A Belarusian court sentenced opposition leader Sergei Tikhanovsky to 18 years in prison. Tikhanovsky helped rally major protests against President Alexander Lukashenko but was arrested and unable to run against him in the 2020 election. His wife, Svetlana Tikhanovskaya, took on the authoritarian leader instead, becoming the face of the opposition, but was forced into exile in Lithuania following the widely contested election, in which both she and Lukashenko claimed victory. She spoke following the verdict against her husband.
Svetlana Tikhanovskaya: “I will continue to defend the person I love, who has become a leader for millions of Belarusians. I will try to do something very difficult, perhaps impossible, to bring closer the moment when we will see him in the new Belarus.”
In Haiti, at least 62 people were killed and scores injured after a fuel truck exploded late Monday in the city of Cap-Haïtien. Dozens of homes were also damaged, and city officials said many would need to be demolished. The fuel tanker reportedly flipped over in the street, and bystanders gathered to collect leaking gas when the blast occurred. Haitians have been facing a severe fuel shortage, leading to power outages and protests.
In Mexico, family members of people who’ve been disappeared scattered soil across Mexico City’s National Palace Monday as part of a protest demanding justice for their missing loved ones. This is one of the relatives.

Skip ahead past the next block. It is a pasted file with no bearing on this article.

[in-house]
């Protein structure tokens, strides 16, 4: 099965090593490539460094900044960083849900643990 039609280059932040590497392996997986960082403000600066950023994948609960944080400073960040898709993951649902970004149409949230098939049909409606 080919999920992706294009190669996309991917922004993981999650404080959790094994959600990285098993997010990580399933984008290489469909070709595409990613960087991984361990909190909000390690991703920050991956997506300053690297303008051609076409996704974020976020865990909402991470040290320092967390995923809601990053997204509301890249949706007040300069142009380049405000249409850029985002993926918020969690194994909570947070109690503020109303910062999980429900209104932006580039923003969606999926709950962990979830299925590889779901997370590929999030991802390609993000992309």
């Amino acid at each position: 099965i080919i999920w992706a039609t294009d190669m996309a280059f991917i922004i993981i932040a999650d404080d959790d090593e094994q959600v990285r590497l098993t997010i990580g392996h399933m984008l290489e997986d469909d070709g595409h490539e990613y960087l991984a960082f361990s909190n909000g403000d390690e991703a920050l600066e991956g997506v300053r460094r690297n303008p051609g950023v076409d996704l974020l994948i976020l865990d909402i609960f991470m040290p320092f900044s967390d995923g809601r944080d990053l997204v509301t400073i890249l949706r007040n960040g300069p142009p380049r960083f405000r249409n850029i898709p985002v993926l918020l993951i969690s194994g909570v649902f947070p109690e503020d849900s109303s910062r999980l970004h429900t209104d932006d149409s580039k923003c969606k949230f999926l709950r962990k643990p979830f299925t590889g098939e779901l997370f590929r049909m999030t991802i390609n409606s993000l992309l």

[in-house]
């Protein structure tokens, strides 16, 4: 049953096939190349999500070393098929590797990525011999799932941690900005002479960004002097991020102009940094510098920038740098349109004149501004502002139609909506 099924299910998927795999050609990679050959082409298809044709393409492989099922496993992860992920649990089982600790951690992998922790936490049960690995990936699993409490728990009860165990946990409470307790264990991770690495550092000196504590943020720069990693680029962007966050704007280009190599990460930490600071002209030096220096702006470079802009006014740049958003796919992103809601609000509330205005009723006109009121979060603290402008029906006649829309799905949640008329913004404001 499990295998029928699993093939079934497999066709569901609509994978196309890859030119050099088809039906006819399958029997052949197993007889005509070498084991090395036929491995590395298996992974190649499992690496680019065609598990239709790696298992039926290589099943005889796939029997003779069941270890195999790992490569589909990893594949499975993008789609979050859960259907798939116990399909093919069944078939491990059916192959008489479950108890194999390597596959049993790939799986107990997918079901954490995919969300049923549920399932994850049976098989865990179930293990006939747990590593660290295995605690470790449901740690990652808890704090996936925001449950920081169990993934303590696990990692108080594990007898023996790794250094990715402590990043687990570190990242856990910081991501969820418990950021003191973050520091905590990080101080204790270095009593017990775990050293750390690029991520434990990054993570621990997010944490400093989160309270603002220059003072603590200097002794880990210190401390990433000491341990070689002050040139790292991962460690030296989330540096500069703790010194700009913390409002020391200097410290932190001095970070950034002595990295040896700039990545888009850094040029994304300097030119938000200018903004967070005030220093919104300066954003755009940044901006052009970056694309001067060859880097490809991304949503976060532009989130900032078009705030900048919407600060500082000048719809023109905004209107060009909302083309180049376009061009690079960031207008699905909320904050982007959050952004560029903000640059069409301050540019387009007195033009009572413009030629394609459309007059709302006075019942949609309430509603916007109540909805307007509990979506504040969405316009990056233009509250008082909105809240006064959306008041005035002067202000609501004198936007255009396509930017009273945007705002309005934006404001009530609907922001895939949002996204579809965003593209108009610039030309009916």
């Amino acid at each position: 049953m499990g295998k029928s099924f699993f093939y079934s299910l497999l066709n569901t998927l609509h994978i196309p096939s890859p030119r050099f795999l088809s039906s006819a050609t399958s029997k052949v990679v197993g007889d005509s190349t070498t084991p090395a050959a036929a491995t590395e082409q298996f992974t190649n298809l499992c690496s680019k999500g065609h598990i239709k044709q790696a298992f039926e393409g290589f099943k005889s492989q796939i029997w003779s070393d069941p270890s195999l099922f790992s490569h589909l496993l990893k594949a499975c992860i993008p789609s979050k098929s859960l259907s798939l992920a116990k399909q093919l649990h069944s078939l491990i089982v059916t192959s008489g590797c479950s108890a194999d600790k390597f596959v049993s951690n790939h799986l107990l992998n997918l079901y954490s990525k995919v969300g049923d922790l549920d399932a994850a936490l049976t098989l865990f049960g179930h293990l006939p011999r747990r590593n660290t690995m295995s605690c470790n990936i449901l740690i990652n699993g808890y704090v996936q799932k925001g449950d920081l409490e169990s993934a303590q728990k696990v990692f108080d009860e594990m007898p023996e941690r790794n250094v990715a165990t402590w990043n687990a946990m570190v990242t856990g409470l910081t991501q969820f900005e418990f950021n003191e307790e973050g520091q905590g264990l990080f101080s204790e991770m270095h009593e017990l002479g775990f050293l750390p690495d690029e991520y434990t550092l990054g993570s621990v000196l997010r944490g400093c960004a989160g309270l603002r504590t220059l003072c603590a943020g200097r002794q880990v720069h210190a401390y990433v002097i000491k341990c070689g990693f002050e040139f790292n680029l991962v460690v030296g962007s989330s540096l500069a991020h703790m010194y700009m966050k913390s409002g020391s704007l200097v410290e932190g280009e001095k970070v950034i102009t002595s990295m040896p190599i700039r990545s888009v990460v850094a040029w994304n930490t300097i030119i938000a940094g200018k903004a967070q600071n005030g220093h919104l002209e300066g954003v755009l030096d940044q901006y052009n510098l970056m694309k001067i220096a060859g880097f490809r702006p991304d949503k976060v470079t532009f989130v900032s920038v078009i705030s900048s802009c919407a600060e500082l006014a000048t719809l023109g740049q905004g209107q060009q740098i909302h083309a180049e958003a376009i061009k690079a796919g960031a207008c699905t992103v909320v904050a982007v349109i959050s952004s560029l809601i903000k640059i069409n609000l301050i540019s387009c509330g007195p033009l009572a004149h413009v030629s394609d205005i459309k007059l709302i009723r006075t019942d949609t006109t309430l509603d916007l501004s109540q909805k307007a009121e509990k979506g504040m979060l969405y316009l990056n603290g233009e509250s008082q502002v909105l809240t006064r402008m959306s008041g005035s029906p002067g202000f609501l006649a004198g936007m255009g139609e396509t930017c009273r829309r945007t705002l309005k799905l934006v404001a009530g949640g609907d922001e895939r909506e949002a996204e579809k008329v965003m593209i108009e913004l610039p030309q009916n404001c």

Relative of disappeared person: “If President Andrés Manuel López Obrador does not go to the graves, then the graves go to Andrés Manuel López Obrador, so that he realizes what we are suffering in the state of Guanajuato. It is not a lie. It is an issue at the national, state and municipal level. We are suffering.”
Mexico’s government estimates there are over 60,000 missing people in the country — the vast majority of them victims of the U.S.-backed so-called war on drugs.
The World Meteorological Organization has confirmed last summer’s Arctic heat wave smashed the region’s temperature record, which soared to 100.4 degrees in June 2020. The unprecedented high was recorded in the Siberian town of Verkhoyansk. This is World Meteorological Organization spokesperson Clare Nullis.
Clare Nullis: “We saw devastating, very widespread Siberian fires, and we saw massive sea — Arctic sea ice loss at the end of the summer season. And this heat wave did play a major role in 2020 being one of the warmest three years on record. The heat that we saw in Siberia in 2020 would have been almost impossible without climate change.”